The thought of Oregon not needing a rainy day fund has multiple layers of funny.Report

  8. CK MacLeod says:

    “Government” is not the same as “the state,” and neither “government” nor “state” is the same as “nation,” “society,” or “polity,” “republic,” or any of the other terms that we tend to use somewhat interchangeably in loose discussion. In addition, “government” can also refer to a particular legally constituted system of governance, or it can refer to government ideally (“any government at all”). What “the state” is or can be – what you mean by the word and what I mean by it – is also not always certain, and different presumptions can lead to confusion and miscommunication. Under my guesses about what you mean by “government” and/or “state,” or perhaps what you ought to mean or really mean, for instance, I’d be a strong supporter of “a,” except that I don’t think the blogger goes far enough, since government can rightfully demand our very bodies and lives on behalf of the flag, and the republic for which it stands, one nation… Proceeding from a clearer definition of terms, it might even eventually become clear why much of what is being imputed to Obama is either absurd or tautological – things no one can believe and no politician would argue, or things no minimally functional adult can get by without believing and acknowledging. If you think Obama is saying something of the former type, it may be because you’ve thought yourself into denying or seeming to deny things of the latter type.Report

    • Jason Kuznicki in reply to CK MacLeod says:

      government can rightfully demand our very bodies and lives on behalf of the flag,

      Conscription is permitted under our Constitution, but I do not agree that it is just.Report

      • Jaybird in reply to Jason Kuznicki says:

        This exact argument was used to rip out Carrie Bell’s uterus.Report

        • Jason Kuznicki in reply to Jaybird says:

          You think I enjoy admitting what amounts to a giant flaw in our Constitution?Report

          • Jaybird in reply to Jason Kuznicki says:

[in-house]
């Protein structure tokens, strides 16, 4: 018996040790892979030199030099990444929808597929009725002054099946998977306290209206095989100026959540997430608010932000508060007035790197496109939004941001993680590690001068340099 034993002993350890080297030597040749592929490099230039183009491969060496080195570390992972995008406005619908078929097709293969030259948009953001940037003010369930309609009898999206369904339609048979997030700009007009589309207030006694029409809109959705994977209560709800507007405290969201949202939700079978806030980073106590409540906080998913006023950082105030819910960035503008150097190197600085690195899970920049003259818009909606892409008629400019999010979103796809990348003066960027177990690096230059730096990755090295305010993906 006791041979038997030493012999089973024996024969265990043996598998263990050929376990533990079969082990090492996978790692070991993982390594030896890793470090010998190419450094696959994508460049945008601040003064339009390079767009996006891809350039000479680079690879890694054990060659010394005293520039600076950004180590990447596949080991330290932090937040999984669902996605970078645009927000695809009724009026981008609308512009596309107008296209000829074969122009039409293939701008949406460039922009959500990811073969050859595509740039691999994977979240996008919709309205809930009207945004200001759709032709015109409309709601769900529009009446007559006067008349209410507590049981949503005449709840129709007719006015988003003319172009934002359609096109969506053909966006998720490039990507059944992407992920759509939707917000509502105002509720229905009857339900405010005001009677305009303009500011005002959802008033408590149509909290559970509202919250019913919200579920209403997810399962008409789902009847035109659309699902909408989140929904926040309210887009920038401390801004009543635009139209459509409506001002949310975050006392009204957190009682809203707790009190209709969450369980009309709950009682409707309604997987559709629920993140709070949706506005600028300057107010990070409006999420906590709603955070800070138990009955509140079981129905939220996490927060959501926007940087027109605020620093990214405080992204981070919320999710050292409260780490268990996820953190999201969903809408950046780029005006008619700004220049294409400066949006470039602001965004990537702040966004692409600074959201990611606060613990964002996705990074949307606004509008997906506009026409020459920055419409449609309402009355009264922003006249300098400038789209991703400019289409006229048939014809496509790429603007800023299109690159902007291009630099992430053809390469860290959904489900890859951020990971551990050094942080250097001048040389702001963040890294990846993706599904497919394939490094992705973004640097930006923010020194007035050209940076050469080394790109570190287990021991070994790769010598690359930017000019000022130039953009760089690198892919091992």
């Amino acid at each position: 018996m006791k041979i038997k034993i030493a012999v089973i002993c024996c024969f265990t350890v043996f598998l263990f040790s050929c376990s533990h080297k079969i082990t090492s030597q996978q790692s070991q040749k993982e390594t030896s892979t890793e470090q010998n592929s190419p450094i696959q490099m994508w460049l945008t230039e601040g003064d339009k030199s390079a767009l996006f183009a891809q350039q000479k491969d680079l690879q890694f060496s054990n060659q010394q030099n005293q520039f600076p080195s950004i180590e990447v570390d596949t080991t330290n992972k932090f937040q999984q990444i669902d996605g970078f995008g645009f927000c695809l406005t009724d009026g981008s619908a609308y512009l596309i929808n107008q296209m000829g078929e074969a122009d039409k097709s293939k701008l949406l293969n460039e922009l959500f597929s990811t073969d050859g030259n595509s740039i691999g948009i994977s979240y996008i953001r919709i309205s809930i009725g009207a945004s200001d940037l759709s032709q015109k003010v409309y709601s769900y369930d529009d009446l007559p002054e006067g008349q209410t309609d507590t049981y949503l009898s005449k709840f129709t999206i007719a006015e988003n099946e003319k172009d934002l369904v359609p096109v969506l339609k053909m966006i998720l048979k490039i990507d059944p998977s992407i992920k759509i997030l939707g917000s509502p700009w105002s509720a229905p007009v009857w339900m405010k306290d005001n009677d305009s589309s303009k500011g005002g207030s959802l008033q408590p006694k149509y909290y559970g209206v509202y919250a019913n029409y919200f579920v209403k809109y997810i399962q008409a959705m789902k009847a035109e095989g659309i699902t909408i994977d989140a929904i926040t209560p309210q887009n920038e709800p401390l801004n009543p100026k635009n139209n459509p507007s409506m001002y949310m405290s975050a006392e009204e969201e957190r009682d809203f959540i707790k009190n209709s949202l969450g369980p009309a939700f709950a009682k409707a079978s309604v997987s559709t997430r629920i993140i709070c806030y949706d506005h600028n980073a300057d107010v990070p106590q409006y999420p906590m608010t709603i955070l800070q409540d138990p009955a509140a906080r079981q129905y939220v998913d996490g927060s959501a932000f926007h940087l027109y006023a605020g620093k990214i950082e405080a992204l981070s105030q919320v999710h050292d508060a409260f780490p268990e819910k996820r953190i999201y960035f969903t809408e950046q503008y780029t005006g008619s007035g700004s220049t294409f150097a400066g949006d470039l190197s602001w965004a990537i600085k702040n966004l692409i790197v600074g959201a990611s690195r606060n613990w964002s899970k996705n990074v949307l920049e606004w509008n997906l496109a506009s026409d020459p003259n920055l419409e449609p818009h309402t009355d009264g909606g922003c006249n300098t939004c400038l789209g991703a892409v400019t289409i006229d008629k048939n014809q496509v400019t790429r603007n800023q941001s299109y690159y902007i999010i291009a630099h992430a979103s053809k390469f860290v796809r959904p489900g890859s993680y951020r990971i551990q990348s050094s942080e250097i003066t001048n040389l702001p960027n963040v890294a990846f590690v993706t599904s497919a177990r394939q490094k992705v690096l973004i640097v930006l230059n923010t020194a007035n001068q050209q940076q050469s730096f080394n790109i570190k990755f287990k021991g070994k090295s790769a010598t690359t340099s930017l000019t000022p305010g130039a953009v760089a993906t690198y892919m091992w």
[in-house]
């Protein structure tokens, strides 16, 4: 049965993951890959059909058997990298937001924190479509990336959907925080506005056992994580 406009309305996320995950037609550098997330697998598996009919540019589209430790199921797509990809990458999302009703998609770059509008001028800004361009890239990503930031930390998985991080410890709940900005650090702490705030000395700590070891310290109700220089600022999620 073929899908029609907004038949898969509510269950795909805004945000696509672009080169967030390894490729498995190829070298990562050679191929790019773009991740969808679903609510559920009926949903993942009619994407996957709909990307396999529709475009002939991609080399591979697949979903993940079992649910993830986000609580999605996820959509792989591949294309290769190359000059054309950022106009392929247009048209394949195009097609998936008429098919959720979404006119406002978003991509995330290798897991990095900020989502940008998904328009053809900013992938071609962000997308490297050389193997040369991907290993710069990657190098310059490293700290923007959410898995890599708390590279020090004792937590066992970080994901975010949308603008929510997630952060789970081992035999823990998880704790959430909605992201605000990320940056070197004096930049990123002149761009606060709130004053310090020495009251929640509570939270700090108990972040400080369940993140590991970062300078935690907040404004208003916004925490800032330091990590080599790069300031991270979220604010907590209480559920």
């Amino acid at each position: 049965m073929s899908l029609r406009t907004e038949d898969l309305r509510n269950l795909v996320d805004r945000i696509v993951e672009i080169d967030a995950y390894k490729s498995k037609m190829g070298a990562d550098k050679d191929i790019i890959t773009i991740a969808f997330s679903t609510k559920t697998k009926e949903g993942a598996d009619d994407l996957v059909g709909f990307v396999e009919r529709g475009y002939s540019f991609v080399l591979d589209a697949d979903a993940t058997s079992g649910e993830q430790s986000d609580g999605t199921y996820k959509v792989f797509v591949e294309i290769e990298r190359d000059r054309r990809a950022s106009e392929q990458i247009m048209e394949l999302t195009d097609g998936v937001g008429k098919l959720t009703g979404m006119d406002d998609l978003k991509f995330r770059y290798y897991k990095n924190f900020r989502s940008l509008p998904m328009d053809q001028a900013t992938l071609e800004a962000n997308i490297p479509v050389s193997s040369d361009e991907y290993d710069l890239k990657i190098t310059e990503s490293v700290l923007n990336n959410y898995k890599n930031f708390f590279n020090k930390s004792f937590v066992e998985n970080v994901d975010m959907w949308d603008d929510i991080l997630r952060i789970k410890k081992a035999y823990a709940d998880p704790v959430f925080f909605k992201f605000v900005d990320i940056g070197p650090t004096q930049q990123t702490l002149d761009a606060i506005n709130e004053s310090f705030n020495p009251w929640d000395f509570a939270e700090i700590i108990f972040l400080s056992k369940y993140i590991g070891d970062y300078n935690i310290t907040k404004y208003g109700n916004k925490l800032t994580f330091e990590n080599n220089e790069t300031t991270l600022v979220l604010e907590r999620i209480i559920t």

No, not at all. I’m just surprised to see people opening an argument with “We have seen more than once that the public welfare may call upon the best citizens for their lives” in an attempt to explain what the government can do rather than as a reductio for how the government shouldn’t use such a justification for why it can do things.Report

      • I think you’re aware that your statement is tantamount to admitting the impossibility of a truly “just” political order, or that every political order is founded on the failure of justice, and that justice within any given political order can therefore never be more than a partial or provisional justice, a justice given certain assumptions whose justice is “beyond question” (i.e., not the same as truly just). Such an admission may merely confirm that political systems are like other systems, or represent a type of logical or interpretative system. Also considering the comments below, the capacity of the state to “do anything” is inherent. No piece of paper or happy accident or revered tradition or ardent wish can be expected to withstand its decision. It’s not a “giant flaw” in the Constitution, it is the giant reality that surrounds, informs, and permeates the Constitution or any constitution.

        To speak more directly to the issue, if “conscription” is “unjust,” then there is no Revolution: The pledge of lives and sacred honor is empty, and the self-evident truths and inalienable rights remain imaginary, never actualized. A state that cannot “conscript” is a state that cannot and will not be defended.

        What this also confirms is that there is no libertarian praxis. Praxis always requires the suspension of liberty – the problem is logical and ontological, as well as political and practical. Even if you insist on the perfect solipsistic sovereignty of the particular human being (even calling him or her or it an “individual” would be a violation of his or her or its perfect sovereignty, his or her or its enlistment in the army of all individuals), the sovereignty of the monad is still irreducibly the disposition over its life or death. The cells and organs are denied the right to rebel. The legs don’t get to vote just to walk off. The qualms yield to the oppressive and implacable more powerful desires, drives, and needs.Report

        • James Hanley in reply to CK MacLeod says:

          A state that cannot “conscript” is a state that cannot and will not be defended.

          The U.S. no longer relies on conscription, and among the biggest opponents of conscription are the profesional officer corps.

          Do you really think the U.S. cannot defend itself?